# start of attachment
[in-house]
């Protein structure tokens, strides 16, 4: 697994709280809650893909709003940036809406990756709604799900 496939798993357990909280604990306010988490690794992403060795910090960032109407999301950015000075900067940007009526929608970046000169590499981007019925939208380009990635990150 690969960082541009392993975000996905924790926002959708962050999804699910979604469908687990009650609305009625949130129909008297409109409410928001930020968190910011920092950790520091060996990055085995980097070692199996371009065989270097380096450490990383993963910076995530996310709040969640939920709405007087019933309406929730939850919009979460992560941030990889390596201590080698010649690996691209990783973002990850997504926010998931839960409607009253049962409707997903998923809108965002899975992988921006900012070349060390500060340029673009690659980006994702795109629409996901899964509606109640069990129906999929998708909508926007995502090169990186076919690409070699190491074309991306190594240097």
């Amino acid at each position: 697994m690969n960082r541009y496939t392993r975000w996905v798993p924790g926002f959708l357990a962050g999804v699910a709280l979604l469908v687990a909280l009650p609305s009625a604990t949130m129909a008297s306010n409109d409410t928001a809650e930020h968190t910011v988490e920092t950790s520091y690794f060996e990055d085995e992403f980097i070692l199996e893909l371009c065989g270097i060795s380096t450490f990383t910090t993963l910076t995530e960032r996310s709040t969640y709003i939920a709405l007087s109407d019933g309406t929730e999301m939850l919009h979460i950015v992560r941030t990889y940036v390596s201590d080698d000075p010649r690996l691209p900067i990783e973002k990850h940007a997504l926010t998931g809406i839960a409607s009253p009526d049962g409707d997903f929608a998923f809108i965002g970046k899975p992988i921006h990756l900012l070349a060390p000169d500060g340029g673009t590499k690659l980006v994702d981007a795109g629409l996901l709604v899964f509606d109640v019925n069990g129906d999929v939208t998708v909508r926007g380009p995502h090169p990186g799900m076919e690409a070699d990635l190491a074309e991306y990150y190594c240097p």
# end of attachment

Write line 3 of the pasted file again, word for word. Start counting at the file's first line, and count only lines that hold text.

């Amino acid at each position: 697994m690969n960082r541009y496939t392993r975000w996905v798993p924790g926002f959708l357990a962050g999804v699910a709280l979604l469908v687990a909280l009650p609305s009625a604990t949130m129909a008297s306010n409109d409410t928001a809650e930020h968190t910011v988490e920092t950790s520091y690794f060996e990055d085995e992403f980097i070692l199996e893909l371009c065989g270097i060795s380096t450490f990383t910090t993963l910076t995530e960032r996310s709040t969640y709003i939920a709405l007087s109407d019933g309406t929730e999301m939850l919009h979460i950015v992560r941030t990889y940036v390596s201590d080698d000075p010649r690996l691209p900067i990783e973002k990850h940007a997504l926010t998931g809406i839960a409607s009253p009526d049962g409707d997903f929608a998923f809108i965002g970046k899975p992988i921006h990756l900012l070349a060390p000169d500060g340029g673009t590499k690659l980006v994702d981007a795109g629409l996901l709604v899964f509606d109640v019925n069990g129906d999929v939208t998708v909508r926007g380009p995502h090169p990186g799900m076919e690409a070699d990635l190491a074309e991306y990150y190594c240097p």